Country diary: my crash course in fencing | Environment

As the noise begins, a curlew flies off, calling in alarm. Deep thuds resonate through the earth and I can feel them through my feet as I stand on the gravel path. A fencing machine with a hydraulic hammer is ramming a heavy-duty post into the field just outside my garden. These “strainers” will have wire strung between them and need to be strong enough to carry its tension.

The old posts, being rotten, needed replacing to prevent the cows from pushing down the drystone walls. Curious youngsters, full of joie-de-vivre and energy, they like to rub and nudge the rough stones. Last year, two black bullocks enjoyed leaning over to tug at a climbing rose which I pruned back hard to take away the temptation.

I had to learn about fencing in order to decide what kind to use. There is dyke topping, stock net and lamb safe, different post spacings, types of wire and numbers of strands. To hold back cattle, a fence needs to be particularly strong, with posts set two metres apart. Because the farmer uses the fields for a mixture of stock, I also had to consider the grazing of sheep. They can duck under a single strand of barbed wire to act as lawnmowers right up to the base of the stone wall. A double strand, and the lower one could catch at and damage the fleece.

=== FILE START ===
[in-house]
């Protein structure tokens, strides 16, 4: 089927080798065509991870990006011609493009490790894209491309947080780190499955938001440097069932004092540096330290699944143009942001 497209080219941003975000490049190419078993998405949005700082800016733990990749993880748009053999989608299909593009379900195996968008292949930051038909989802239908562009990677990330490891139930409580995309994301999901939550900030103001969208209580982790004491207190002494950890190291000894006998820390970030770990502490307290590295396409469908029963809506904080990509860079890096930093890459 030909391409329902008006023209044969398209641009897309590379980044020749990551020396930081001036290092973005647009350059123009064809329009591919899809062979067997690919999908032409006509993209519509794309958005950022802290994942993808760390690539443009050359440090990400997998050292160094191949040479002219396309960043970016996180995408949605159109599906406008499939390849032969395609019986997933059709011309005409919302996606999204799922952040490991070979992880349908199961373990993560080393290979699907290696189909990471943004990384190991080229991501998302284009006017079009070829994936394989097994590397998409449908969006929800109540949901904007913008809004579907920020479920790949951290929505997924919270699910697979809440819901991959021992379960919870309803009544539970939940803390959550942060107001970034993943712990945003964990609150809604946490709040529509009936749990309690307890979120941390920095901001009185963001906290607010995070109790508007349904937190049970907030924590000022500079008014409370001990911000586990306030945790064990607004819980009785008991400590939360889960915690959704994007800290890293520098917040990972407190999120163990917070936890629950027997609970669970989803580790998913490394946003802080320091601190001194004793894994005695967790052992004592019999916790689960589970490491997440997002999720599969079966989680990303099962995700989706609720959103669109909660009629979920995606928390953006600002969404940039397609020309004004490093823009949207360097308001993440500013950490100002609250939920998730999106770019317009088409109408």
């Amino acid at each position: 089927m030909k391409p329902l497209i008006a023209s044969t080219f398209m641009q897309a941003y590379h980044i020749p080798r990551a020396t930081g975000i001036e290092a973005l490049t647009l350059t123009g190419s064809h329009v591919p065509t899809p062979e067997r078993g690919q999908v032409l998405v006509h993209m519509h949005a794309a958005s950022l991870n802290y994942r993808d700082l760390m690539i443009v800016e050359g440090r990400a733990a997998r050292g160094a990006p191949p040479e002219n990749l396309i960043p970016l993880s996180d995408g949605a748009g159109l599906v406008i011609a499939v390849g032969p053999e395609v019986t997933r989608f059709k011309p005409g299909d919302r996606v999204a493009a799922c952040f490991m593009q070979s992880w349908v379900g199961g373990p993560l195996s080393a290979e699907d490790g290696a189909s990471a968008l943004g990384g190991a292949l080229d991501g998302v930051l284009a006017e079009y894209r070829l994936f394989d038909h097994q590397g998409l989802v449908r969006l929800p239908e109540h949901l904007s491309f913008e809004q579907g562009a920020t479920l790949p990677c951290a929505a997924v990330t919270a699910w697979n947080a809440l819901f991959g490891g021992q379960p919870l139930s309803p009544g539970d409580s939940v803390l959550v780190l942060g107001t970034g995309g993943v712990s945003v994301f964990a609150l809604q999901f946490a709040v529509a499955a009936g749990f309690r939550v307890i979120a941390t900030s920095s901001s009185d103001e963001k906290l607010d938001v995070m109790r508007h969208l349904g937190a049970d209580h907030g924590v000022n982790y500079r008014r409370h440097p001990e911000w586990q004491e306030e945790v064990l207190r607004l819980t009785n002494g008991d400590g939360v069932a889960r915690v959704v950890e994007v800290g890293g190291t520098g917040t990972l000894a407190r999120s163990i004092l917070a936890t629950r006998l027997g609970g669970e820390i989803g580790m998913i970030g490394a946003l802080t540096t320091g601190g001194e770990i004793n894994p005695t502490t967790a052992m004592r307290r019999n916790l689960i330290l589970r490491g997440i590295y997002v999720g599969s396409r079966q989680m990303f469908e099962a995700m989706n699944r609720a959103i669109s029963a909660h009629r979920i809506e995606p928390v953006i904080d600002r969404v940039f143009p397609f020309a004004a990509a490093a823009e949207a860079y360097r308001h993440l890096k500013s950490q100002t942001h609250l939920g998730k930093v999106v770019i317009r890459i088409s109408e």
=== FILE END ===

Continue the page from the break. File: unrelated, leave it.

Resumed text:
Just recently, the same contractors were working long hours to clear the roads around Allendale in the worst snowfall for half a century. I was housebound for several days, the ferocious winds having sculpted the snow into ridges and cornices against any solid object. Higher up the valley, drifts reached the rooflines on isolated farmhouses and farmers struggled to get feed to their stock. Sheep, some heavy with lamb, had to be dug out from where they were buried. Wading birds, newly returned from the coast to breed in the uplands, could not probe the soil for food. Although the curlew has been momentarily scared by the machinery, I’m relieved to see it, back among the rushes where they bred last year.